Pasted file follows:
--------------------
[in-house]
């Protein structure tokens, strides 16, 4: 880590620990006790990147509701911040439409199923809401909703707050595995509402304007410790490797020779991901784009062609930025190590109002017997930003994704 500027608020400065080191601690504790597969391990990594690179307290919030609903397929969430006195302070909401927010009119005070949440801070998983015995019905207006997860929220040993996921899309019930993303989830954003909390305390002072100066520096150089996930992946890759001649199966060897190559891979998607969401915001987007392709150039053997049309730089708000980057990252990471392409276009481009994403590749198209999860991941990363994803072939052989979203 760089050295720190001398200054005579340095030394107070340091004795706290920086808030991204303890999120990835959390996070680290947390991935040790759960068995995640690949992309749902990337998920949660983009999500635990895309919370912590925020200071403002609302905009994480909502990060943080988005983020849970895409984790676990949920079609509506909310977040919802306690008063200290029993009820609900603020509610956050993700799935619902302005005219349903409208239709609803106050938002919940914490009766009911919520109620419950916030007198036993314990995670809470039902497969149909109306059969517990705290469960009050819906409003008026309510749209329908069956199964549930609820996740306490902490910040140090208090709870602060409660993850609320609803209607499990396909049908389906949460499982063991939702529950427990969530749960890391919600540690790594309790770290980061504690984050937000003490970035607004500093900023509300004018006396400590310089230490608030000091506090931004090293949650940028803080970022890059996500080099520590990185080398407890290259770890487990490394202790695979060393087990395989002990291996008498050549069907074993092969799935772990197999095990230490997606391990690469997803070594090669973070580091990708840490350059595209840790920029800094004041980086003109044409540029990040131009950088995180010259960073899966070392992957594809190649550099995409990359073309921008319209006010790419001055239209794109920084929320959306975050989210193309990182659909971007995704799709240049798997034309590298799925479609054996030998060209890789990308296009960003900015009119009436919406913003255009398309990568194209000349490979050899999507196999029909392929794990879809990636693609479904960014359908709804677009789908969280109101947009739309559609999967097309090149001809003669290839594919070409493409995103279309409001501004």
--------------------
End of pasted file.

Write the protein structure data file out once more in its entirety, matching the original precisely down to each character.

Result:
[in-house]
């Protein structure tokens, strides 16, 4: 880590620990006790990147509701911040439409199923809401909703707050595995509402304007410790490797020779991901784009062609930025190590109002017997930003994704 500027608020400065080191601690504790597969391990990594690179307290919030609903397929969430006195302070909401927010009119005070949440801070998983015995019905207006997860929220040993996921899309019930993303989830954003909390305390002072100066520096150089996930992946890759001649199966060897190559891979998607969401915001987007392709150039053997049309730089708000980057990252990471392409276009481009994403590749198209999860991941990363994803072939052989979203 760089050295720190001398200054005579340095030394107070340091004795706290920086808030991204303890999120990835959390996070680290947390991935040790759960068995995640690949992309749902990337998920949660983009999500635990895309919370912590925020200071403002609302905009994480909502990060943080988005983020849970895409984790676990949920079609509506909310977040919802306690008063200290029993009820609900603020509610956050993700799935619902302005005219349903409208239709609803106050938002919940914490009766009911919520109620419950916030007198036993314990995670809470039902497969149909109306059969517990705290469960009050819906409003008026309510749209329908069956199964549930609820996740306490902490910040140090208090709870602060409660993850609320609803209607499990396909049908389906949460499982063991939702529950427990969530749960890391919600540690790594309790770290980061504690984050937000003490970035607004500093900023509300004018006396400590310089230490608030000091506090931004090293949650940028803080970022890059996500080099520590990185080398407890290259770890487990490394202790695979060393087990395989002990291996008498050549069907074993092969799935772990197999095990230490997606391990690469997803070594090669973070580091990708840490350059595209840790920029800094004041980086003109044409540029990040131009950088995180010259960073899966070392992957594809190649550099995409990359073309921008319209006010790419001055239209794109920084929320959306975050989210193309990182659909971007995704799709240049798997034309590298799925479609054996030998060209890789990308296009960003900015009119009436919406913003255009398309990568194209000349490979050899999507196999029909392929794990879809990636693609479904960014359908709804677009789908969280109101947009739309559609999967097309090149001809003669290839594919070409493409995103279309409001501004």